How To Build An Emergency Fund

So you’ve paid off all your debt and want to start to build your savings and investments? Before you start working on building up your RRSP, your first savings priority should be an emergency fund.

I’ve mentioned previously that I don’t believe an emergency fund makes much sense if you still have debt. By paying down debt on a credit card or credit line, you then free up that balance, which could be re-borrowed in the event of an emergency.

At the same time, paying down your debt, especially if it is high interest debt, allows you to stop wasting money on interest payments. The longer you are in debt, the less money you have to build up your own wealth. One of the best things you can do for yourself is to get rid of high interest debt as soon as possible. Once that is done, it’s time to build an emergency fund.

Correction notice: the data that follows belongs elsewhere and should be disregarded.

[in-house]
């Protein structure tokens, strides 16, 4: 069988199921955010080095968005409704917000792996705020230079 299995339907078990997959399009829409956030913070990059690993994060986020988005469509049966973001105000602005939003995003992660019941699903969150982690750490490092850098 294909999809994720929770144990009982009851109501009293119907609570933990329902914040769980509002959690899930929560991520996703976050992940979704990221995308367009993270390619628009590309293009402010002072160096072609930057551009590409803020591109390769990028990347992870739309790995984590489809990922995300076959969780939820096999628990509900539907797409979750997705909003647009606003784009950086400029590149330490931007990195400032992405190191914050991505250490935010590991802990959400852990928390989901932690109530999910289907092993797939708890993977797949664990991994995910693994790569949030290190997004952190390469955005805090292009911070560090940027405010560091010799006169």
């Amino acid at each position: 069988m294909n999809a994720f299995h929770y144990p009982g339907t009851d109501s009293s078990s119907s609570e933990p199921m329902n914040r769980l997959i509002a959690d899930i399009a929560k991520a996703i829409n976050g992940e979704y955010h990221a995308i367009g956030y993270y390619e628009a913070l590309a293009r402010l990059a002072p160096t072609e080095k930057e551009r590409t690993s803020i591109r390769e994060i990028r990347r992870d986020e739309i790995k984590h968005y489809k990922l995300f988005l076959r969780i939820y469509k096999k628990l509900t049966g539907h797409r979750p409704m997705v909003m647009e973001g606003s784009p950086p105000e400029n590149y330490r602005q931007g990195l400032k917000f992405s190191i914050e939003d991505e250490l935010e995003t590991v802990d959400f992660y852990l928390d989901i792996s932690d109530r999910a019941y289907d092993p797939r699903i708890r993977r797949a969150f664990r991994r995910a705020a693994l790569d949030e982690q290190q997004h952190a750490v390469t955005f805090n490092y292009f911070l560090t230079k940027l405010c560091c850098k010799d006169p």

Why an Emergency Fund Matters

If your debts are paid off, an emergency fund acts as a form of insurance. The money is there if you truly need it, without having to go into debt or withdraw from your RRSP.

Most often, emergency funds are described as a safety net in case of job loss. Another good use for an emergency fund would be to use it for your home or auto insurance deductible. Having the money saved in advance gives you the ability to raise your deductible to reduce your insurance premiums. This saves you money on premiums each month — money that you can put into your emergency fund to earn interest.

Building Your Emergency Fund

It’s likely that you’ll need to save up to reach your emergency fund goals, so how much is the minimum you should have in your emergency fund? Rules of thumb suggest that you save up anywhere between 3 and 12 months’ worth of expenses. I think a true bare minimum would be either enough money to cover one month’s expenses or your insurance deductible, whichever is highest. Maybe this is $1,000 for some, while it might be much more for others.